Opinion Letter
MW-2003-006

May 16, 2003

I am writing in response to your request for this Office=s written opinion regarding travel time under the Massachusetts Minimum Fair Wage Law, M.G.L. c. 151, and regulations promulgated thereunder. Specifically, you would like to know if your client's employees' home to work travel in a company-provided vehicle at the beginning and the end of the day constitutes compensable working time under Massachusetts law. [1]

As I understand it, your client's employees service electronic equipment. These employees do not work at a fixed location, but regularly report to different customer facilities on an as needed basis. Employees are provided with company vans (similar to family vans), equipped with parts and tools, to travel to and from these work sites. The employees are permitted to take the vans home, use the vans for some personal purposes, and the employer company pays all expenses of travel (gas, oil, maintenance, insurance).

Employees receive their first work assignment for the day by telephone call or e-mail on the afternoon before each working day. Employees call the dispatcher in the morning to confirm that there is no change in the work assignment, and then the employees drive the company vehicles to the various work sites. At times, employees may receive an overnight delivery of a few parts at their home. In such cases, the employees place the parts in the vans prior to leaving for the work site the next morning. You have questioned whether these activities affect the compensability of the commuting time.

Ordinary travel between home and work is not compensable working time. 455 C.M.R. 2.03(4)(a). Travel required after the beginning of, or before the close of, the workday is compensable working time. 455 C.M.R. §2.03(4)(b). When an employee uses an employer-provided vehicle for travel to and from work, this Office determines the start of the work day in a manner consistent with analogous federal law, the federal Fair Labor Standards Act (FLSA) and the Portal-to-Portal Act of 1947, as amended by the FLSA Amendments of 1996. See Goodrow v. Lane Bryant, Inc., 423 Mass. 165, 169-170 (2000) (in the absence of a statutory definition, we may look to interpretations of analogous federal statutes for guidance).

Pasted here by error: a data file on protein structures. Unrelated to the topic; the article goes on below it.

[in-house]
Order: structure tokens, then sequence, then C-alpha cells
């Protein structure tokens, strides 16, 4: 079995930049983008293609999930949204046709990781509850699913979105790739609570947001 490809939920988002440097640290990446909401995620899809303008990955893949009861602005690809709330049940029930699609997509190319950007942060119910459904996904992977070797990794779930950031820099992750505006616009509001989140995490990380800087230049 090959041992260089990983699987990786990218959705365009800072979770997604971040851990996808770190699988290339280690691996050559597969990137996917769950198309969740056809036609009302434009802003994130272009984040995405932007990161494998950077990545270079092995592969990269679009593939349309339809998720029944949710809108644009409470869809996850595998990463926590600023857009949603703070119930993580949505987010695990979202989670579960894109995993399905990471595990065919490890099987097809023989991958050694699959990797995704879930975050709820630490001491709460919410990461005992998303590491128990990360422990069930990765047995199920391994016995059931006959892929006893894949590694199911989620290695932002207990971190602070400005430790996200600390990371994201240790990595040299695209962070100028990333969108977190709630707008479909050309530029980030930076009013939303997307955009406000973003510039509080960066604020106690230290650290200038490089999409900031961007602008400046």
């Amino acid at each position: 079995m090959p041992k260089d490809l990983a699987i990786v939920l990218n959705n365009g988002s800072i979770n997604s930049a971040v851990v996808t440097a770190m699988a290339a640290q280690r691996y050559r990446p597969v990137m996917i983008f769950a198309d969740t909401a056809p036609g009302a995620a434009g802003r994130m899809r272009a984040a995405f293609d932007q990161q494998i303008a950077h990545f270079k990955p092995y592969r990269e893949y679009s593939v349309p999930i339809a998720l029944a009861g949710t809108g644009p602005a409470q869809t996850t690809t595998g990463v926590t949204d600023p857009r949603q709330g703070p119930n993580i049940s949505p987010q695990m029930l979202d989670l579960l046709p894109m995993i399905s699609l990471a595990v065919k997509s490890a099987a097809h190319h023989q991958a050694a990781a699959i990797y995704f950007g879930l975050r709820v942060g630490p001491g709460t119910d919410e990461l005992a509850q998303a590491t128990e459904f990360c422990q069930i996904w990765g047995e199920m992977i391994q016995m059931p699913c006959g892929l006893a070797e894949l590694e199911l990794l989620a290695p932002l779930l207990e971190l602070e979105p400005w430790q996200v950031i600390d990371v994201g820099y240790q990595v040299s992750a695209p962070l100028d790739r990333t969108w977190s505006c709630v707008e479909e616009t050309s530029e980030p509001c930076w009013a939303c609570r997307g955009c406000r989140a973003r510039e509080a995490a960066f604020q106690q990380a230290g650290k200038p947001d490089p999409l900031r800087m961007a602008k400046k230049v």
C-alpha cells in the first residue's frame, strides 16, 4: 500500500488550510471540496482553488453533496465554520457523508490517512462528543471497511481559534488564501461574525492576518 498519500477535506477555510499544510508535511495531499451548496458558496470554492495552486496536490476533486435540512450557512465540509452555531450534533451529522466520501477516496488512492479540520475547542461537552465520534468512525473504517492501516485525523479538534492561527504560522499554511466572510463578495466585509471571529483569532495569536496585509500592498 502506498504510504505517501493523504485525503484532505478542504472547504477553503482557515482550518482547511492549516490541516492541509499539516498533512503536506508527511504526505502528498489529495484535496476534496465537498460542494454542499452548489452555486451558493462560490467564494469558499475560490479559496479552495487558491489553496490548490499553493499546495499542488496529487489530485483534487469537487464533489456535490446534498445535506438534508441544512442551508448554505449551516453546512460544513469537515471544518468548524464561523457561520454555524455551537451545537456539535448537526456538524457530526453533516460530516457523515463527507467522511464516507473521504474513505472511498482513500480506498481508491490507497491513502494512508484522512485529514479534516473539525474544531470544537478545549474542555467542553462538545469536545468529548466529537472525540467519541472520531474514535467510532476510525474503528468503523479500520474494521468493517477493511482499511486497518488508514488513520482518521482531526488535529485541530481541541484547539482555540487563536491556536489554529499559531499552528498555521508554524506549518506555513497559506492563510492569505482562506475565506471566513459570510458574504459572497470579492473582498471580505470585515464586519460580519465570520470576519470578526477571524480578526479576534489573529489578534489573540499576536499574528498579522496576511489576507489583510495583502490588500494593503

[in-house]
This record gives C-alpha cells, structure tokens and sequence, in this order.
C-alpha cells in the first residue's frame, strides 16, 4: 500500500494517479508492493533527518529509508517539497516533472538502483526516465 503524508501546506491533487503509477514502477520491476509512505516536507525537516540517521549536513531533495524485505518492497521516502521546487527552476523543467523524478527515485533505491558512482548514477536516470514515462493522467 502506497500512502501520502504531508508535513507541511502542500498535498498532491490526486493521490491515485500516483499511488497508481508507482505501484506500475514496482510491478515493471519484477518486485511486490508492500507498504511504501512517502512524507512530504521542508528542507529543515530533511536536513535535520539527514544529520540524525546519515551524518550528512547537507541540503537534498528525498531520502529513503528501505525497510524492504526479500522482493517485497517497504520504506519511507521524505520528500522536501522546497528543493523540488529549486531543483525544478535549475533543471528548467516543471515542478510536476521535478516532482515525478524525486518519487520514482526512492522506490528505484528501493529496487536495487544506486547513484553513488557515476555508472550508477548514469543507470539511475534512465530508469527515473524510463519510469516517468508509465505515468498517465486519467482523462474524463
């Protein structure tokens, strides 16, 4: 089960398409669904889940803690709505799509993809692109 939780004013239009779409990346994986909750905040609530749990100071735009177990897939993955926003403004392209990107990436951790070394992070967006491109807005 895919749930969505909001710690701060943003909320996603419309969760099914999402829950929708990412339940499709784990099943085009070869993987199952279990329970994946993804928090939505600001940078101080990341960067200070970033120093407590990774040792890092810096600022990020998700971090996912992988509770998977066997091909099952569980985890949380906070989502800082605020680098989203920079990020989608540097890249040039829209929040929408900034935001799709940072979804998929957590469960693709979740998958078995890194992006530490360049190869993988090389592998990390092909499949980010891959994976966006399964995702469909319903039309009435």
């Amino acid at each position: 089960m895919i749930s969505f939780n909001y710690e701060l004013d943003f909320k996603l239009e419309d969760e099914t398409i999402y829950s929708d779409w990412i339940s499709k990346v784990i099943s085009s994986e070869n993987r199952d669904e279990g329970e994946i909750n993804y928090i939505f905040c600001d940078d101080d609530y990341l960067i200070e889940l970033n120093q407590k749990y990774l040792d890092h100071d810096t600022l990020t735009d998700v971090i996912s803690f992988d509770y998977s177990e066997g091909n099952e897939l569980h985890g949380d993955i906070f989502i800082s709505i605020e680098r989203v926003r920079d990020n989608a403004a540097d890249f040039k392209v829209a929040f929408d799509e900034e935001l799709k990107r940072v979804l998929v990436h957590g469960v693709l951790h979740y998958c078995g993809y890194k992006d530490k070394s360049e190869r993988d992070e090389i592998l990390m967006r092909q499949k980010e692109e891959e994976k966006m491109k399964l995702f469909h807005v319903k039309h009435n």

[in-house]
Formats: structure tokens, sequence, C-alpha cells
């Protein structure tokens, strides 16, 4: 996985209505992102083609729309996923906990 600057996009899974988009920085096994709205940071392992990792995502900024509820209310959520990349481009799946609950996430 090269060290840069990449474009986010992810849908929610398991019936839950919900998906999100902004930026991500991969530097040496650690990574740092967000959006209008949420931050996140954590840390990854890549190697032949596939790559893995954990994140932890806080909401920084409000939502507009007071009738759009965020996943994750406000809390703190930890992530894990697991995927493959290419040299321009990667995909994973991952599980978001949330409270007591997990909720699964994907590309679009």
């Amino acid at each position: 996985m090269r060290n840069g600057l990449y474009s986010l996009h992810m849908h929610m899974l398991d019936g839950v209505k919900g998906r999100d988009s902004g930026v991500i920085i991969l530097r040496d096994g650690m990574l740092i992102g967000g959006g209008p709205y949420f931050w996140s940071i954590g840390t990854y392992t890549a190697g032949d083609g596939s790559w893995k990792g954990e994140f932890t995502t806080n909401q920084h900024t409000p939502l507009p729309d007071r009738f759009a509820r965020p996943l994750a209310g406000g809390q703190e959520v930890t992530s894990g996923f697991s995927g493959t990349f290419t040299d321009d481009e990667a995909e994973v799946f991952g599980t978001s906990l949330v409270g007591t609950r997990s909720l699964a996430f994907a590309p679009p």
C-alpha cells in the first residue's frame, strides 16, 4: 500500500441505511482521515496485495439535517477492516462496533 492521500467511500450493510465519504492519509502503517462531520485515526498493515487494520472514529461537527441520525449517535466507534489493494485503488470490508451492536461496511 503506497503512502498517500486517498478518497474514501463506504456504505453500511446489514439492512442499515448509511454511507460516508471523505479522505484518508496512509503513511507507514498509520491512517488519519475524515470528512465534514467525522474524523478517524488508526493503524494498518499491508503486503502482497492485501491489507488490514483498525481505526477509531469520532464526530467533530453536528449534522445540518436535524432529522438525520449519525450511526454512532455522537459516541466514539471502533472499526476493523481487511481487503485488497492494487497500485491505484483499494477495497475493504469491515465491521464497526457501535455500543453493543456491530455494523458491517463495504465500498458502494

The mere fact that the employee is traveling in a company-provided vehicle, with tools and materials, does not, in and of itself, transform ordinary commuting time into compensable working time. Provided that: 1) the vehicle is of the type that does not impose a greater difficulty to operate than a vehicle normally used for commuting; 2) the employee incurs no out-of-pocket expenses for driving, parking, or otherwise maintaining the employer's vehicle; 3) travel is within the normal commuting area for the employer's business; and 4) use of the employer's vehicle is subject to an agreement on the part of the employer and the employee, or his or her representative, the employee's home to work travel does not constitute compensable working time. See e.g. U.S. Department of Labor Wage and Hour Division Opinion Letters, dated April 18, 2001 & January 29, 1999. The phone call to the dispatcher and the placement of a few parts in the vehicle would be considered activities performed by the employee which are incidental to the use of the vehicle for commuting and would not affect the non-compensability of the home to work travel.

I hope this information has been helpful. Please note that this opinion is based solely on the information provided with your request. The existence of other facts not contained in your request might require a different conclusion. If you have any further questions, please feel free to contact me.

Sincerely,
Lisa C. Price
Legal Counsel


[1] Please note that employers are also subject to the federal minimum wage and hour law, found in the Fair Labor Standards Act (FLSA), and regulations promulgated thereunder. For information about applicable federal wage and hour laws, you should contact the U.S. Department of Labor.

= Names have been Omitted